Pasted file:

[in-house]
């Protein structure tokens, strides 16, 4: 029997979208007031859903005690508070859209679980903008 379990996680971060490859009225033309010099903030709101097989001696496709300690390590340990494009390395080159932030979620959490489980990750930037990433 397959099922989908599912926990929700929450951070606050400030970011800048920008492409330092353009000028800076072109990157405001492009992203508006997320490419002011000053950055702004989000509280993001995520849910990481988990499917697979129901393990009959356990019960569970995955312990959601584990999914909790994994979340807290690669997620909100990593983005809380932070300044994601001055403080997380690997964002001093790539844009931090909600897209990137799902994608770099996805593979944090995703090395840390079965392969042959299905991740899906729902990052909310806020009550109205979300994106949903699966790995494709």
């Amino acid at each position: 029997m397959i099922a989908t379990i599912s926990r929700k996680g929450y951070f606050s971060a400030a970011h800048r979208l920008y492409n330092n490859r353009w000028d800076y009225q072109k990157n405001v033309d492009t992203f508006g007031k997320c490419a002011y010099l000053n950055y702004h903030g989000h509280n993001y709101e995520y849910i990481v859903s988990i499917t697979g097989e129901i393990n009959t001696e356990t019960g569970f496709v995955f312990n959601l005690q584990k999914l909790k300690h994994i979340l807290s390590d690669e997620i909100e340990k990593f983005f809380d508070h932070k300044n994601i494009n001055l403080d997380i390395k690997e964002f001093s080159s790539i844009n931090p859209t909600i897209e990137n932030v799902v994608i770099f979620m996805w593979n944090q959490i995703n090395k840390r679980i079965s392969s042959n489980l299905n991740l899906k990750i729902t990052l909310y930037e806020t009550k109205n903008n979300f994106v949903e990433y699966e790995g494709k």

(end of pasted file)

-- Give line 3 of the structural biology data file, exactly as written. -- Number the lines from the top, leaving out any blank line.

């Amino acid at each position: 029997m397959i099922a989908t379990i599912s926990r929700k996680g929450y951070f606050s971060a400030a970011h800048r979208l920008y492409n330092n490859r353009w000028d800076y009225q072109k990157n405001v033309d492009t992203f508006g007031k997320c490419a002011y010099l000053n950055y702004h903030g989000h509280n993001y709101e995520y849910i990481v859903s988990i499917t697979g097989e129901i393990n009959t001696e356990t019960g569970f496709v995955f312990n959601l005690q584990k999914l909790k300690h994994i979340l807290s390590d690669e997620i909100e340990k990593f983005f809380d508070h932070k300044n994601i494009n001055l403080d997380i390395k690997e964002f001093s080159s790539i844009n931090p859209t909600i897209e990137n932030v799902v994608i770099f979620m996805w593979n944090q959490i995703n090395k840390r679980i079965s392969s042959n489980l299905n991740l899906k990750i729902t990052l909310y930037e806020t009550k109205n903008n979300f994106v949903e990433y699966e790995g494709k």